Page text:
Why am I still writing about Windows 7? It’s dead, Jim! The tombstone reads, “June 22, 2009 – January 14, 2020.” It was a good run, but unless you’re shelling out some serious coin for Windows 7 Extended Security Updates (ESU), you shouldn’t be running Windows 7.
But many of you are. According to the best survey of who’s running what, the U.S. government’s Digital Analytics Program (DAP), on February 14, weeks after Win7’s end of life, just over one in 20 of Windows users was still using Windows 7! Oh, come on! More than five per cent! A dead and buried OS! Get with the program!
I know some of you are hanging on because you still have that one lousy application that requires Windows 7 to run. Heck, a friend told me his company is still using an “essential” application that’s running on — I kid you not — Windows 95.
That’s not smart.
If you really must keep that one program, stick it in a Windows 7 virtual machine (VM) without networking on an operating system that still has security and support.
What’s that? Your best-loved program won’t run without a network connection? <Closes eyes.> OK, get a newer version that will run on Windows 10. There isn’t one? Then get another program, or write your own — do anything except keep it running on Win7. You’re just asking for your PC, and then the rest of your network, to get hammered.
Do you really want your computers working for a MyKings botnet Bitcoin miner? I think not.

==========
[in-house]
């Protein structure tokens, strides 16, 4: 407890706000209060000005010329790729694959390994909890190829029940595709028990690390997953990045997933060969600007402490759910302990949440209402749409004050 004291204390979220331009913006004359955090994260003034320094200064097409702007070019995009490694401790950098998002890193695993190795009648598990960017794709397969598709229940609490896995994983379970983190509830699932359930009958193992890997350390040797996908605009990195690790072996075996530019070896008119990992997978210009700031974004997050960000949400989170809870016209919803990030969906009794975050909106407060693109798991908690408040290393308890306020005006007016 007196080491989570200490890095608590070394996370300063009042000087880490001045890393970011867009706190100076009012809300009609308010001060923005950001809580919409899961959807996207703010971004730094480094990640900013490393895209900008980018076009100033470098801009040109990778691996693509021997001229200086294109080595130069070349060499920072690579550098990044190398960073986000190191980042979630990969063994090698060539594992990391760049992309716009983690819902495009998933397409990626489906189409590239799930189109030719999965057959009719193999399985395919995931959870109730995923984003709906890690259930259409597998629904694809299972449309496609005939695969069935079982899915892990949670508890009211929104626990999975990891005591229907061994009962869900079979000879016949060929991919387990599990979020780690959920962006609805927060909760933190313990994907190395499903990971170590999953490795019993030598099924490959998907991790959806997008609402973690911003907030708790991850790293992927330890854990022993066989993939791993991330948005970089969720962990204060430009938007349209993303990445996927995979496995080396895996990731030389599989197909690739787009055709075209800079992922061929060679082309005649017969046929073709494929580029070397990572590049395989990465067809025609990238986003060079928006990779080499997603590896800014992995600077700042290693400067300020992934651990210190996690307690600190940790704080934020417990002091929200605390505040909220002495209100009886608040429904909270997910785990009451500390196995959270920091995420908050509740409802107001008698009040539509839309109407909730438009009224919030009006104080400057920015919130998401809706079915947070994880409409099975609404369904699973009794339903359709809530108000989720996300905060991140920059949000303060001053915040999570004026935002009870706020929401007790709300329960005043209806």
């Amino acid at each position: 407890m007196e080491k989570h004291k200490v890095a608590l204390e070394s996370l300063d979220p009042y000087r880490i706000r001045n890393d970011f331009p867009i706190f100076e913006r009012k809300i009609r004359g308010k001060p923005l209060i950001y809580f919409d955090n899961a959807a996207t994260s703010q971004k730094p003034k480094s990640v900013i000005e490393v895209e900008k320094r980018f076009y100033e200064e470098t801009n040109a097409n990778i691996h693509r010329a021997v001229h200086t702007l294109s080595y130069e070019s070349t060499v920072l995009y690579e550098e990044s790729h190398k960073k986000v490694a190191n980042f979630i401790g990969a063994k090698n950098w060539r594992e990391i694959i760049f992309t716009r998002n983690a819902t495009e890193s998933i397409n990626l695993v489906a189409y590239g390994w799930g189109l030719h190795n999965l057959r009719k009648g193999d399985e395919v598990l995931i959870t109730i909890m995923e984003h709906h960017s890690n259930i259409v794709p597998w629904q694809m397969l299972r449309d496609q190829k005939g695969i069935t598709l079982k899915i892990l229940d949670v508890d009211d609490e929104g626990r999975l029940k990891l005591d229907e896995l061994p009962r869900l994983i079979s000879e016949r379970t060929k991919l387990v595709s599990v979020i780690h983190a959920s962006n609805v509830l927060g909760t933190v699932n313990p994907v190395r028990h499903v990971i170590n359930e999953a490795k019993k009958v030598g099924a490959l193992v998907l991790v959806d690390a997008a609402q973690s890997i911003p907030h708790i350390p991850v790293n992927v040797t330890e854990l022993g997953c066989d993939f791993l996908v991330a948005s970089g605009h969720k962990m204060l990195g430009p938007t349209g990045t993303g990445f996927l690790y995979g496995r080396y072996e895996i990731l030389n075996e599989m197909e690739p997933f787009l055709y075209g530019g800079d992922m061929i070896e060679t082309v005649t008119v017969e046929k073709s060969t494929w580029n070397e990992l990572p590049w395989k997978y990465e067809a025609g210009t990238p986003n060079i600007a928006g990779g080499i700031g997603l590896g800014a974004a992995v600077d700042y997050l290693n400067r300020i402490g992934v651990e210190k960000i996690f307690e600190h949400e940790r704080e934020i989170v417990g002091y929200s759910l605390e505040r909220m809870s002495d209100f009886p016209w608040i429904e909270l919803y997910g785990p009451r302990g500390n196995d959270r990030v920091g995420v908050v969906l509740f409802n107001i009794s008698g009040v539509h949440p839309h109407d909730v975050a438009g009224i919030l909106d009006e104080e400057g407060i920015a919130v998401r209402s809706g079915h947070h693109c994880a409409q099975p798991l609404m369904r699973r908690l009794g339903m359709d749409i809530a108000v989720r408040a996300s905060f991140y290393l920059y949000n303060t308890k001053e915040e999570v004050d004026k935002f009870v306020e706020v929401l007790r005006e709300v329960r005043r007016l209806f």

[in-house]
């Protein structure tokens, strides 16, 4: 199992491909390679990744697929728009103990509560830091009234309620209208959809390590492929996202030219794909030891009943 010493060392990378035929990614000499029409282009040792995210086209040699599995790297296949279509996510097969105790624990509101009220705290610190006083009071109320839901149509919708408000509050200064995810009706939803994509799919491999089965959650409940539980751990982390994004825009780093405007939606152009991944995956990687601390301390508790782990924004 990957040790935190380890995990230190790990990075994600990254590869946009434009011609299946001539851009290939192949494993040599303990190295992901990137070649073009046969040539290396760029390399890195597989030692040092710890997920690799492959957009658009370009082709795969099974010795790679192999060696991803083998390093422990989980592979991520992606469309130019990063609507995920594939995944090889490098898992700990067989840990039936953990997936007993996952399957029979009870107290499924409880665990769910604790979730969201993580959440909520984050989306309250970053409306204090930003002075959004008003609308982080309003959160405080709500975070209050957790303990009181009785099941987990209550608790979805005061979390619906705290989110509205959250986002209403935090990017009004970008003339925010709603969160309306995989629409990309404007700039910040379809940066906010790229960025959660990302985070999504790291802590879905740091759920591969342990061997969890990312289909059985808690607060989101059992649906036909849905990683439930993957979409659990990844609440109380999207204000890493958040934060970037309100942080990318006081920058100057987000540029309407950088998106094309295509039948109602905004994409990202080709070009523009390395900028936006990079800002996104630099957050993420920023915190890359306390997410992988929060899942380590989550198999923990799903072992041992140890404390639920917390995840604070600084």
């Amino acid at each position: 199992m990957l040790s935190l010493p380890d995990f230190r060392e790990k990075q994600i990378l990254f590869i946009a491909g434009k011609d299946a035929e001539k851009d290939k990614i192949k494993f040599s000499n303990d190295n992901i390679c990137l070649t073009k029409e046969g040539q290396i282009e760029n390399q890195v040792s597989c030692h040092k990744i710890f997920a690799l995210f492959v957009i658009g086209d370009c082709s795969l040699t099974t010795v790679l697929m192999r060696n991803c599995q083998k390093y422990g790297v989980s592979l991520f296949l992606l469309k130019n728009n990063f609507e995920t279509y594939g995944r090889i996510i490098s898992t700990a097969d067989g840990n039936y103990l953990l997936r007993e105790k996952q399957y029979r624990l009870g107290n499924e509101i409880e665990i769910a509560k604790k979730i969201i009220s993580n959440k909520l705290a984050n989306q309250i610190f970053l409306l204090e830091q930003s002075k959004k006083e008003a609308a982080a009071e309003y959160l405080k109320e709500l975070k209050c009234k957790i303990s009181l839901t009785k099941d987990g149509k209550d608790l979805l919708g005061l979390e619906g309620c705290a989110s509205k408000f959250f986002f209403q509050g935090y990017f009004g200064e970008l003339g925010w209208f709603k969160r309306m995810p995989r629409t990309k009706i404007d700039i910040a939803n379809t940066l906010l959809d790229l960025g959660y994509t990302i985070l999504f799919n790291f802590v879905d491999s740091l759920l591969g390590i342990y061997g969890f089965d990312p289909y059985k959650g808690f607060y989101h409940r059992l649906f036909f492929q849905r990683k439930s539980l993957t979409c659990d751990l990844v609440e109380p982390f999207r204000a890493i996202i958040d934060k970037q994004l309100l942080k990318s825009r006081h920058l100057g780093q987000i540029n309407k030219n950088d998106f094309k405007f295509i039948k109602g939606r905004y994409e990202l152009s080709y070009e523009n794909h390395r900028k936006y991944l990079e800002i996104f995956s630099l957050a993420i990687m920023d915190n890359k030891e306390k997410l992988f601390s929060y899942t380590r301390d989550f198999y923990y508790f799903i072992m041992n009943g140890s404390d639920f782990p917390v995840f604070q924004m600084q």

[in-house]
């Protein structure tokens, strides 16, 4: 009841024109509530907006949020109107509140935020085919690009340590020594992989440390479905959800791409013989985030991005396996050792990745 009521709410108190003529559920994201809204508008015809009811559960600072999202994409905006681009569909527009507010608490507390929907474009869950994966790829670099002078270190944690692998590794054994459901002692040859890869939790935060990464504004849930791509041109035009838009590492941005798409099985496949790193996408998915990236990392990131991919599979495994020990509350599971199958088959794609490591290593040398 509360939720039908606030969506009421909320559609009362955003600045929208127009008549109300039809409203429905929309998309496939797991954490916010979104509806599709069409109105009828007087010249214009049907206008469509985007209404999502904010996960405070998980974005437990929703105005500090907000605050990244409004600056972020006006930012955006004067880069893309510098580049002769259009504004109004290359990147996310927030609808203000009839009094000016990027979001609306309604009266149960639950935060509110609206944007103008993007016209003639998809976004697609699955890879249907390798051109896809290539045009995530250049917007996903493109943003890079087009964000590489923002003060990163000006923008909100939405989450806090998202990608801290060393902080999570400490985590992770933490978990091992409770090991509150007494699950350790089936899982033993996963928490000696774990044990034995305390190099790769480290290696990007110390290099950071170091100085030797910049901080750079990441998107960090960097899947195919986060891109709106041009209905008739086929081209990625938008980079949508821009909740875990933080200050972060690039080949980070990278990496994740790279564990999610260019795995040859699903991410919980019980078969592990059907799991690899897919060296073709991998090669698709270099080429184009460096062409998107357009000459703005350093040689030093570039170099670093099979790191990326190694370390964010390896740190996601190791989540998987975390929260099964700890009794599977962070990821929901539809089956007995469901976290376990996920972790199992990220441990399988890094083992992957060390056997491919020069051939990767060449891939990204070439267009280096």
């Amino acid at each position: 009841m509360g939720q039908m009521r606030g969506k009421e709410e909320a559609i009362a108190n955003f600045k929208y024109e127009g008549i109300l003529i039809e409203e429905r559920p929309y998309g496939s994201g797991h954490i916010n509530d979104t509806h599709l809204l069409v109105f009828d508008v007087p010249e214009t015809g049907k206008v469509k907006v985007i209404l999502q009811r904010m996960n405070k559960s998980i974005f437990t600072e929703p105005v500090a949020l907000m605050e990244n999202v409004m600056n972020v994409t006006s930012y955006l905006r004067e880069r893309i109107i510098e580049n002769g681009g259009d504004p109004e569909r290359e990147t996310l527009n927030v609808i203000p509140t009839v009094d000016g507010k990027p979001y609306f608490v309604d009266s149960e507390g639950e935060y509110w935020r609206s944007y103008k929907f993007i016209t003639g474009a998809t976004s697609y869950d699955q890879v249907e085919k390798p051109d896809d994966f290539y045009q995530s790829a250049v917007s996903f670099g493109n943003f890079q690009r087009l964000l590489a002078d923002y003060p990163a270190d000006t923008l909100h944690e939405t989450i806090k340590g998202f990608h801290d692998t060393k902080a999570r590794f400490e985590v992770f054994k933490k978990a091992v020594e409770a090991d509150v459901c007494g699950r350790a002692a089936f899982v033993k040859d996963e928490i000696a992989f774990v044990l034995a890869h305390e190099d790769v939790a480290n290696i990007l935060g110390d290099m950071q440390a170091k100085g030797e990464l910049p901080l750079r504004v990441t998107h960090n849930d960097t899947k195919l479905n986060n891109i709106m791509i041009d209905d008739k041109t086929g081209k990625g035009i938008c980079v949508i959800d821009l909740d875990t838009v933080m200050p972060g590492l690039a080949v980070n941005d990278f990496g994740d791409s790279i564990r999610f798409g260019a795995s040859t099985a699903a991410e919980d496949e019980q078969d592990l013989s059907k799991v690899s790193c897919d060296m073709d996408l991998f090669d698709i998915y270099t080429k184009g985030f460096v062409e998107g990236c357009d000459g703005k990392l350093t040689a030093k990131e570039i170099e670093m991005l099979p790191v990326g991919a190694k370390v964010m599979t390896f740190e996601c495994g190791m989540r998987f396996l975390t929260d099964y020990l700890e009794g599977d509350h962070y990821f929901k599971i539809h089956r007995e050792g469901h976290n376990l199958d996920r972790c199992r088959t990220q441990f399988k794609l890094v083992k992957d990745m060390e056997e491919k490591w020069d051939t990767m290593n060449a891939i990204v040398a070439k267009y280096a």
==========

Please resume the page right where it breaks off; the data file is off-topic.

Some of you are sticking with Windows 7 out of pure inertia. I get that. You’ve used it for years, it’s done well for you, and, so far, nothing’s gone terribly wrong with it.
“So far.” But something will. It’s only a matter of time.
Making things even more annoying is that third-party software vendors are encouraging you to stick with Windows 7.
For example, Google has promised that it will support Windows 7 until July 2021. True, Chrome Safe Browsing, Site Isolation and Google’s latest advanced password and phishing protections make Windows 7 safer. But safer is not the same thing as safe. If you want to really protect yourself, you want to be running Chrome on Windows 10, Linux or, of course, Chrome OS.
More annoying by far is that antivirus companies are encouraging you to stick with Windows 7 as well. Pretty much every Windows 7 antivirus program will be supported for two more years. Even Microsoft Security Essentials (MSE) will continue to receive signature updates after January 14, 2020. However, the MSE software won’t be getting any updates.
In a way, all these support moves are nice. But, they’re not healthy. They’re enabling you to stick with a bad relationship. Windows 7 is dead. The sooner you recognise this and move on to a better operating system, the better.
But if you can’t let go, don’t come crying to me when your personal information ends up sold on the dark web or you find your PC locked up with ransomware.